Biogas for Northern Kenya
Clean Energy, Sustaining a Culture
A climate in transition. A largely nomadic people striving to adapt to their ever-changing environment —just as they always have. How could a cleaner, renewable energy source play a role in revitalizing daily life among the Rendille people of northern Kenya’s Kaisut desert? The Rendille biogas project is a collaborative effort lead by Open Hand Studios to reduce consumption of locally scarce firewood for cooking while still enabling a dynamic culture to continue flourishing.
The people of Korr appear bright and colorful against their harsh desert landscape — their striking beads contrasting with weathered skin. Thorny bushes and rocks line the paths from village to village; herds of goats wander under watchful eyes. The semi-nomadic Rendille tribe have called Northern Kenya their home for thousands of years. A camel-herding people, the Rendille have built tradition around traveling for the well-being of their animals.
In modern times, the tribe transitioned to a more permanent residence. Men still roamed with the animals for much of the year, as the women and children settled near the trading towns of Korr and Kargi. Although largely autonomous (along with several other northern cultures), this change in lifestyle caused severe deforestation: people gradually cut down all the trees in the area. Today, women of the villages are forced to travel incredible distances on foot or pay high prices for firewood.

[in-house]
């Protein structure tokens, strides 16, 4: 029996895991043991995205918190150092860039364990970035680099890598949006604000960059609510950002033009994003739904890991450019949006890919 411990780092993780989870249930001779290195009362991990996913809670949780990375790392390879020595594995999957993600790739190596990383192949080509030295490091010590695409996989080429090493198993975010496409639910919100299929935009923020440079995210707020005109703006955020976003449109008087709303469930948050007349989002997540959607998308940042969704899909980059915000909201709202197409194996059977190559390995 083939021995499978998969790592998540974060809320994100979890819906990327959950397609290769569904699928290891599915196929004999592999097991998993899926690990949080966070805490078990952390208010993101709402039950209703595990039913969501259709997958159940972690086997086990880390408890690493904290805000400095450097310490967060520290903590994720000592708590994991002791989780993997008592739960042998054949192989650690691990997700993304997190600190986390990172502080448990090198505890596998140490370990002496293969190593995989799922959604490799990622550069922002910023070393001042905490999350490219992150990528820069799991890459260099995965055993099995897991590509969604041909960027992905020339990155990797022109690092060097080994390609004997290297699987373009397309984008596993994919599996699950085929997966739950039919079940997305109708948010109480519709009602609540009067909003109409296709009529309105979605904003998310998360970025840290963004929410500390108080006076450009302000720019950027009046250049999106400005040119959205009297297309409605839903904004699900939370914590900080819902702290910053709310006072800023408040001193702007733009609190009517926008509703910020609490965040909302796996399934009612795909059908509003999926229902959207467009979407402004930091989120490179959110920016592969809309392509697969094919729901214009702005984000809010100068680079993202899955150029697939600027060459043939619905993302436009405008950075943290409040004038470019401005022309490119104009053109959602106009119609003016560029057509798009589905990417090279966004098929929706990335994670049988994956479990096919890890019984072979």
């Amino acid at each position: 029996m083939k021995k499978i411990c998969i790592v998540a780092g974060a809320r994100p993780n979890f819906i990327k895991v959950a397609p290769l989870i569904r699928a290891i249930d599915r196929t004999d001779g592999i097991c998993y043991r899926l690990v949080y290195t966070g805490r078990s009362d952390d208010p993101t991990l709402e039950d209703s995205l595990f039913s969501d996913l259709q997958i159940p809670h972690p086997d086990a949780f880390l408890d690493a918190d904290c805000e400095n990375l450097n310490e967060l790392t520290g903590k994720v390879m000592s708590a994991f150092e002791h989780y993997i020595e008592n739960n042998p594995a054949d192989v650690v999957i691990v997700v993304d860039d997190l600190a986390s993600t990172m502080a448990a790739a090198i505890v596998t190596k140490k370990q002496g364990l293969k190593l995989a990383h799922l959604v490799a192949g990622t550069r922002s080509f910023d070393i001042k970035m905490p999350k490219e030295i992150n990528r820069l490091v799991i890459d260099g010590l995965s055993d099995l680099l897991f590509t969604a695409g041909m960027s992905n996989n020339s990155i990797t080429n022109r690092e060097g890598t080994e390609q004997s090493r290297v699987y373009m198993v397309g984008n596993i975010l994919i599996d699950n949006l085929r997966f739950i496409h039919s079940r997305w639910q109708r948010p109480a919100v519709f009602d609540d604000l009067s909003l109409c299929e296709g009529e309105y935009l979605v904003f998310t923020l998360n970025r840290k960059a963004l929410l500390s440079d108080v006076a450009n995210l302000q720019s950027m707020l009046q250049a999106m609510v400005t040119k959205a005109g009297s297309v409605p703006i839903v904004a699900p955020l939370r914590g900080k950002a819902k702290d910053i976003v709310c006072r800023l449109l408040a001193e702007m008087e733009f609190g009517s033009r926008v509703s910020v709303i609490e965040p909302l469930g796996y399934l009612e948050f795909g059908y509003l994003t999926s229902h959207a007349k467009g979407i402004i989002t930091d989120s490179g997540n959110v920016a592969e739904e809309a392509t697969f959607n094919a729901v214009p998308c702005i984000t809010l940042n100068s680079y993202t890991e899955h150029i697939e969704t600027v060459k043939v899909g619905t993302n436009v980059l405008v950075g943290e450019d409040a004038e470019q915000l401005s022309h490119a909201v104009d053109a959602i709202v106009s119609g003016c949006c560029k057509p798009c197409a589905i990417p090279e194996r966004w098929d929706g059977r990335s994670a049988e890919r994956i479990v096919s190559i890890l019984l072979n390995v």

With the local environment collapsing and firewood a full day’s walk away, the community knew something needed be done. So, community elders issued a ban on cutting acacia trees in 2010. While the ban began the process of healing, it only made firewood collection more difficult. It was then that the idea of biogas was first considered.
Open Hand Studios traveled to Korr and launched the biogas pilot project in April, 2013. The system allows local people to replace precious wood with animal dung — a renewable, abundant, and free substance for fuel. Moreover, using dung helps maintain cleanliness in the villages as each continues to grow.
Proving to be hugely successful thus far, the pilot system has been running for well over a year and has never required maintenance, has never slowed in production, and is producing so much gas that the neighbors are even cooking on it. It is estimated that just this one system has saved a minimum of 200 trees, and every month it is saving more.
Now confident of its success and with the community’s original skepticism turned to support, we aim to add more systems in northern Kenya. Scaling up this work will reverse deforestation, restore the landscape of Korr and other villages, and help an enduring people continue meeting their own needs.
Highlight: How Does it Work?
Traditional biogas systems start with a huge cement tank in the ground that is filled up with manure. This isn’t one of those systems. The cement tank model was a good start, but proved to be expensive, difficult to clean and maintain, and had a short lifespan. The multiflex system is basically a strong canvas bag with an inlet and outlet. It is above ground, takes advantage of the sunlight, and needs much less waste to create the cooking gas. If manure wasn’t available you could even use kitchen scraps and grass! The bag functions much like a stomach, taking inputs in one end and releasing gas out the other. Our system uses a bucket of manure and a bucket of water per day. That’s it. Nothing else is needed, simply switch the gas burner on and you’re able to cook for six to eight hours.
“To witness a sea of skeptics, myself included…and then be blown away when that stove turned on was something that can’t be forgotten.”Max Anderson